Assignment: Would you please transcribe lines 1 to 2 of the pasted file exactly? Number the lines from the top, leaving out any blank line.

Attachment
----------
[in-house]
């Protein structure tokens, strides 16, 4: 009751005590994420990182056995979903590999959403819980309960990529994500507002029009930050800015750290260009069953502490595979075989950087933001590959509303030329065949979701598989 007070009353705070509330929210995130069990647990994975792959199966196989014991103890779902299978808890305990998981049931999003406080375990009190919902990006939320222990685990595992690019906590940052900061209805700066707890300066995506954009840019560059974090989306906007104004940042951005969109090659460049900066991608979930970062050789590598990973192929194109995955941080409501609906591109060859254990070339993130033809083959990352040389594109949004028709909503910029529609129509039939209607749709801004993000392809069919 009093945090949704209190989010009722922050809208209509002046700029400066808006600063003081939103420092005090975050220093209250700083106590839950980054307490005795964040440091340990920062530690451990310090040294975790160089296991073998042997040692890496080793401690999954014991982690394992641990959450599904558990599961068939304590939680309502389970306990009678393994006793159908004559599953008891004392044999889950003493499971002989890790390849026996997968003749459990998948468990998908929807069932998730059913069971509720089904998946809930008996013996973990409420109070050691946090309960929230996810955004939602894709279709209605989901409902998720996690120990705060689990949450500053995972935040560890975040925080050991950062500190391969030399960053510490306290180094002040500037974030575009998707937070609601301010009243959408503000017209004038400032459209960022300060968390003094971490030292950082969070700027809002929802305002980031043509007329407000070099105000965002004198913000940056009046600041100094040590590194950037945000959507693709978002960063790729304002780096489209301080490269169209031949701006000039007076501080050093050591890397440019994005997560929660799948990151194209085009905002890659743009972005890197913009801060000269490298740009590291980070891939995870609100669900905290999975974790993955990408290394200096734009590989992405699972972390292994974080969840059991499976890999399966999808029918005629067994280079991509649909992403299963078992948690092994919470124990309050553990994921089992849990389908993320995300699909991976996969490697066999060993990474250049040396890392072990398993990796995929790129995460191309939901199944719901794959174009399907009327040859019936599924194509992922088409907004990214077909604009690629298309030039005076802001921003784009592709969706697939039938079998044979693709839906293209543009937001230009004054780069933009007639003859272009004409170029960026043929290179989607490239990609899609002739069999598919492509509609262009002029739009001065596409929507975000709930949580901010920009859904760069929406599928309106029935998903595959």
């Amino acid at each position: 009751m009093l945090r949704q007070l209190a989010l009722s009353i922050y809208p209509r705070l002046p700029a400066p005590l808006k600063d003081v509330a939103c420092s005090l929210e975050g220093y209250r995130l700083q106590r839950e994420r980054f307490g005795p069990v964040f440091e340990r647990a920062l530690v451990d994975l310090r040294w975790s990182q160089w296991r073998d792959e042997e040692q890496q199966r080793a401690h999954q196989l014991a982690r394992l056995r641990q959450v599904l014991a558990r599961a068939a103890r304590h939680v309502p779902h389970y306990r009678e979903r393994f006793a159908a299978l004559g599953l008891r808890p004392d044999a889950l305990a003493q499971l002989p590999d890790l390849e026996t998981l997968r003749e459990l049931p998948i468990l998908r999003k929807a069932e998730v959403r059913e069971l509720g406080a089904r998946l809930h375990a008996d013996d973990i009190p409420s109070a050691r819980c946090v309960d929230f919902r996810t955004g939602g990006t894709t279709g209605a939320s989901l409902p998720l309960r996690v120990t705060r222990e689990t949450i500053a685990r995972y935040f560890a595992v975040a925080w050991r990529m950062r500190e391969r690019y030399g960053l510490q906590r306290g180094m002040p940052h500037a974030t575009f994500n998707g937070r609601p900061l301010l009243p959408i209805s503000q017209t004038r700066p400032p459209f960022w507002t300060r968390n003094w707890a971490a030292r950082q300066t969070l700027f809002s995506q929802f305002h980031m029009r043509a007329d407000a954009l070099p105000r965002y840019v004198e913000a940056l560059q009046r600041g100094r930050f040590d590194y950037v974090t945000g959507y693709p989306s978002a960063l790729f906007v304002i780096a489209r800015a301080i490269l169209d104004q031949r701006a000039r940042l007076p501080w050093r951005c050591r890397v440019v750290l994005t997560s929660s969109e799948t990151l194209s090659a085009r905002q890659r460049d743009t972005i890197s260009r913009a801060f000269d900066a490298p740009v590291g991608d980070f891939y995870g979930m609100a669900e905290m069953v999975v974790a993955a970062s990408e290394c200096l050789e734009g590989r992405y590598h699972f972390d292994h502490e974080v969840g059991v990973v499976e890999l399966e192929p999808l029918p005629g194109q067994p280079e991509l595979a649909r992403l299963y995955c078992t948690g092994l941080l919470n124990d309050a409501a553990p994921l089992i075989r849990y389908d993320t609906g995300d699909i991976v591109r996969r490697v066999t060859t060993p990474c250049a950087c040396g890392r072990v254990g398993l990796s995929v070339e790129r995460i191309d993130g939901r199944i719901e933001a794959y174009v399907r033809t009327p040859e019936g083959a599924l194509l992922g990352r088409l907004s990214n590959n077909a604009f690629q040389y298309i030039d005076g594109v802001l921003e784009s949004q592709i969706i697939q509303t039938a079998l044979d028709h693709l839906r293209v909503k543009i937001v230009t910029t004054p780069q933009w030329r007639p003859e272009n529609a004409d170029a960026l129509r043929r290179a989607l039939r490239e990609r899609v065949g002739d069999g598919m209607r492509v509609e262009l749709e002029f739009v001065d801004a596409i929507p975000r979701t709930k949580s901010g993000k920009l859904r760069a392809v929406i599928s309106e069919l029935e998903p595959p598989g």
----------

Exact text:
[in-house]
């Protein structure tokens, strides 16, 4: 009751005590994420990182056995979903590999959403819980309960990529994500507002029009930050800015750290260009069953502490595979075989950087933001590959509303030329065949979701598989 007070009353705070509330929210995130069990647990994975792959199966196989014991103890779902299978808890305990998981049931999003406080375990009190919902990006939320222990685990595992690019906590940052900061209805700066707890300066995506954009840019560059974090989306906007104004940042951005969109090659460049900066991608979930970062050789590598990973192929194109995955941080409501609906591109060859254990070339993130033809083959990352040389594109949004028709909503910029529609129509039939209607749709801004993000392809069919 009093945090949704209190989010009722922050809208209509002046700029400066808006600063003081939103420092005090975050220093209250700083106590839950980054307490005795964040440091340990920062530690451990310090040294975790160089296991073998042997040692890496080793401690999954014991982690394992641990959450599904558990599961068939304590939680309502389970306990009678393994006793159908004559599953008891004392044999889950003493499971002989890790390849026996997968003749459990998948468990998908929807069932998730059913069971509720089904998946809930008996013996973990409420109070050691946090309960929230996810955004939602894709279709209605989901409902998720996690120990705060689990949450500053995972935040560890975040925080050991950062500190391969030399960053510490306290180094002040500037974030575009998707937070609601301010009243959408503000017209004038400032459209960022300060968390003094971490030292950082969070700027809002929802305002980031043509007329407000070099105000965002004198913000940056009046600041100094040590590194950037945000959507693709978002960063790729304002780096489209301080490269169209031949701006000039007076501080050093050591890397440019994005997560929660799948990151194209085009905002890659743009972005890197913009801060000269490298740009590291980070891939995870609100669900905290999975974790993955990408290394200096734009590989992405699972972390292994974080969840059991499976890999399966999808029918005629067994280079991509649909992403299963078992948690092994919470124990309050553990994921089992849990389908993320995300699909991976996969490697066999060993990474250049040396890392072990398993990796995929790129995460191309939901199944719901794959174009399907009327040859019936599924194509992922088409907004990214077909604009690629298309030039005076802001921003784009592709969706697939039938079998044979693709839906293209543009937001230009004054780069933009007639003859272009004409170029960026043929290179989607490239990609899609002739069999598919492509509609262009002029739009001065596409929507975000709930949580901010920009859904760069929406599928309106029935998903595959």